MUSIC: BB & Co. – Let It Shine
Released December 2017
Reviewed by Shane Pinnegar
BB & Co’s debut album opens with original Find A Place, Bill Blissett’s boogie woogie piano dancing with an on-point riff from guitarists Paul Fitton and Ivan Kellehear, making it all but impossible to keep from dancing or foot tapping along. Whether you’re listening alone at home or out at a club, you’ll be moving – so best be careful if listening when driving.
This is a seriously experienced group – Blissett, Fitton and Kellehear are joined by virtuoso bassist Jim Awram and the swingingest drummer you’ve heard in a long time, Michael Arkins, and all boast careers dating back to the ‘60s. Between them they’ve worked with the likes of Van Morrison and Them, Dave Hole, Eugene Hideaway Bridges, Graham Greene, Jaime Page, Michael Vdelli, Jeff St John and more bands than we have time to list here. There’s virtually no style of music these cats haven’t played professionally, and it shows in the depth and nuance they bring to the material: sure, it’s the blues, but it’s so much more than that. It’s got soul, rock n’ roll, groove and above all, good times and passion turned up to the redline.
A handful of Blissett’s originals – including the stunning title track and the groovy-to-a-fault Confusion Shuffle – stand boldly alongside classics from Bad Company (Weep No More), Muddy Waters (Standing Around Crying), ZZ Top (Jesus Just Left Chicago) and more.
Most surprisingly, effervescent 60’s pop hit Spooky is transformed into a slinky, smoky and soulful wonder with a scorching guitar solo and a slight hint of leaning towards Santana territory. Elsewhere, the party blues of Delbert McClinton’s Every Time I Roll The Dice and Bobby Blue Bland’s I Don’t Believe keep the good times rollin’.
They say that the blues is about ‘catching lightning in a bottle’, and BB & Co do just that – then help it slap it’s finest high heeled sneakers on and take it out for a good time, boogie woogie night of fun.
It took a few reminders and not so subtle nudges for Bill to finally sit down and talk about his early days as a musician!
With parents who were musical it’s no surprise really that Bill started off playing classical piano throughout his time at school in the UK. Blues music and keyboards were quite a way off at this point.
Early in 1960, Lonnie Donegan’s ‘Skiffle Sound’ inspired Bill to take up guitar but then a friend, Robin Box, (later of White Plains) needed a bass player for the Phantoms and Bill thought, “That should be easy, I’ll do it!” and joined the band.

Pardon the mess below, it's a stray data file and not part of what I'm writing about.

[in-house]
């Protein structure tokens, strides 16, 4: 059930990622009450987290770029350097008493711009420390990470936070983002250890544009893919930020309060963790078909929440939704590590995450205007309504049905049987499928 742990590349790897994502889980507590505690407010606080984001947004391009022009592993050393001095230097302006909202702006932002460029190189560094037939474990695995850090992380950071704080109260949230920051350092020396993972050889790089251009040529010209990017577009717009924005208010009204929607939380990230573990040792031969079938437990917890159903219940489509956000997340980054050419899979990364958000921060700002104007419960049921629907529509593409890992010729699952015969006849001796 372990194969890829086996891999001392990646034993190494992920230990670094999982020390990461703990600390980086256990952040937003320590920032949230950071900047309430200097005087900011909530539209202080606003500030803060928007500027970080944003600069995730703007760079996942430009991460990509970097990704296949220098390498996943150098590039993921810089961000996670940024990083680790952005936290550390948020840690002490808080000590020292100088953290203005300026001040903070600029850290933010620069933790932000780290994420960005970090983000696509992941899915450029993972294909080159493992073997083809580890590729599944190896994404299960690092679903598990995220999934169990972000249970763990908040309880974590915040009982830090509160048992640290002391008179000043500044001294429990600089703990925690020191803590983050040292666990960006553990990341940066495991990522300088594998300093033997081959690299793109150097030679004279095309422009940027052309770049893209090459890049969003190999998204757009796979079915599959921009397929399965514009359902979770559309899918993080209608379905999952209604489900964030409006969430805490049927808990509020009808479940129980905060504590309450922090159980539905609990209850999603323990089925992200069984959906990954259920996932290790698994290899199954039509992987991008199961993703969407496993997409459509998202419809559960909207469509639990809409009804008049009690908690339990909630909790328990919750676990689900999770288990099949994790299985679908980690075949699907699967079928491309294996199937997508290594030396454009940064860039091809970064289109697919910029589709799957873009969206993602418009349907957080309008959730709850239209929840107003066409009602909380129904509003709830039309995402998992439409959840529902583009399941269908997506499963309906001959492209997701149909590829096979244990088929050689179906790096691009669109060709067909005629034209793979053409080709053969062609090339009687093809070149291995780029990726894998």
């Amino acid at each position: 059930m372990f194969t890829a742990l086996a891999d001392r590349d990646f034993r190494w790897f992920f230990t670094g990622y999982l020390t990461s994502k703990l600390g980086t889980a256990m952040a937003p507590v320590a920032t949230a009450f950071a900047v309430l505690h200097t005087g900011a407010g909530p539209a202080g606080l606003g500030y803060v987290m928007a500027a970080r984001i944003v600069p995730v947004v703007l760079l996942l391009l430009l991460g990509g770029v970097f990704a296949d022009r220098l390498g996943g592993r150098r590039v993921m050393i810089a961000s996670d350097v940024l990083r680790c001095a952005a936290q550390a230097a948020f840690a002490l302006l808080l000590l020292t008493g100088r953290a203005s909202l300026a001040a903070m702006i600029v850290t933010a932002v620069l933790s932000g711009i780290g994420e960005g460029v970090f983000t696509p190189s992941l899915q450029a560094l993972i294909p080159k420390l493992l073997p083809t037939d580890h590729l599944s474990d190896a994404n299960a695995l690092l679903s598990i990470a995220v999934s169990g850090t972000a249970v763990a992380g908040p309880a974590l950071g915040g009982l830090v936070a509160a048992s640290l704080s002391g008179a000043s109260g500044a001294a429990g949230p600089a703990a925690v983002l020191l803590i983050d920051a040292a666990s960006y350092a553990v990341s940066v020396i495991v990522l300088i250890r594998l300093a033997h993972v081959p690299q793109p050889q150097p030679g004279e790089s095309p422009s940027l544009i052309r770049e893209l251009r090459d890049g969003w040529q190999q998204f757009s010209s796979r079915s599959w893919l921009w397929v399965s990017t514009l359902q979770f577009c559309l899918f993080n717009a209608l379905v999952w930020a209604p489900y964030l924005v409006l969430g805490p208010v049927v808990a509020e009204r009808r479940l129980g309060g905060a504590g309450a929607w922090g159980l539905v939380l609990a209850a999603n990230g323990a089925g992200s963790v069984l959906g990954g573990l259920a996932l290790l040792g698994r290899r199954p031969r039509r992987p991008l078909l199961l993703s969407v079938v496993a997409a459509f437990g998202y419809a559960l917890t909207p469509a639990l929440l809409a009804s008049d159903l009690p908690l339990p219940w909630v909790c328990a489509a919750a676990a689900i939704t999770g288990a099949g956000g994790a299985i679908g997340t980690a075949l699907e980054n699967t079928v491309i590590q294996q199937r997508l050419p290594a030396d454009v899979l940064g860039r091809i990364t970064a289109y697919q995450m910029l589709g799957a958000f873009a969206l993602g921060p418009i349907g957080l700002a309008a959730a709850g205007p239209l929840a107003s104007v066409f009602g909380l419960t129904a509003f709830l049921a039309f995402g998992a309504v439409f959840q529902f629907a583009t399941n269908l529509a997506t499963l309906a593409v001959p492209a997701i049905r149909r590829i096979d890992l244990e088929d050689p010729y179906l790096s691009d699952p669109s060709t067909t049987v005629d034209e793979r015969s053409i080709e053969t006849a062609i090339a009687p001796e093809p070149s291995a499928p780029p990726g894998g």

When he did get in to Blues music, early inspiration came from Muddy Waters, John Lee Hooker and Cyril Davies to name a few.
Things took off for Bill when he joined Blues by Five as keyboard player. The band supported acts such as the Rolling Stones, Steve Winwood, Manfred Mann and The Hollies. In 1964 they signed a record contract with Decca and released a successful single with A side - John Lee Hooker‘s ‘Boom Boom’ and B-side ‘I Cried’, composed by Rolling Stones manager Andrew Loog Oldham and Mike Leander of Decca.
Turns out Bill knew Charlie Watts from his school days! In fact, we now know that Bill has met and worked with quite a few famous faces over the years and we’ve managed to get copies of photos. We’ll be sharing those soon and you might have to put your thinking cap on to guess a few names.
Meantime enjoy this little bit of Bill’s bio and check out these photos! First time we’ve seen someone playing ‘air’ keyboards :-)
I started playing guitar when I was 11 years old. An older boy at Sunday school (yes, I know!) brought in his guitar and I was impressed! I started with a few lessons, playing classical guitar but quickly ditched that in favour of a semi-acoustic. I listened to records and tapes (remember those?), and learned through chord books.
When I was 12 I got in touch with former primary school friend Alan Forman who played drums. We hooked up with other players of similar age and formed the band Hourglass. Our fist gig was at Atherstone Working Mens Club in England. By then I had saved up for my first electric guitar; an Epiphone solid body along with a cheap amp that was not so memorable!
I played with Hourglass for about 7 years mostly doing Rock n Roll and top 40 covers. In ‘real life’ I was into heavy rock and early inspiration came from Eric Clapton, Pete Townsend, Jimmy Page, Jeff Beck and American blues players.
With a bit more cash saved up I became the proud owner of a Japanese Antoria Les Paul though there were a few others too. Could never have just one guitar even then! I sold up all my music equipment when I migrated to Australia almost 40 years ago. Watch this space as my story continues...but in the meantime enjoy the photos and be kind with your comments!
Mikey Arkins shares stuff about his favourite topic – drums! He talks about when he started playing and who influenced him in the early days. AND introduces his latest purchase!
I started playing in the mid 60's using Premier drums as they were the only ones I could afford. Gretsch along with Ludwig, Slingerland and Rogers were Iconic American drums at that time and out of my reach financially. My main influences at that time were Bobby Elliot of the Hollies, Ian Paice of Deep Purple, Mitch Mitchell of Jimi Hendrix and Buddy Rich. There were many others but they were the stand out players for me.
Here are some photos are of my new kit which I played most recently at the Perth Blues Club. It’s a Gretsch Renown bought from Kosmic. They are all Maple shells with Gretsch 302 die cast hoops as used in the Brooklyn and Broadcaster kits. I had considered a Yamaha Live Custom Oak but the Gretsch has always been on my radar and bought at a great price...deal done.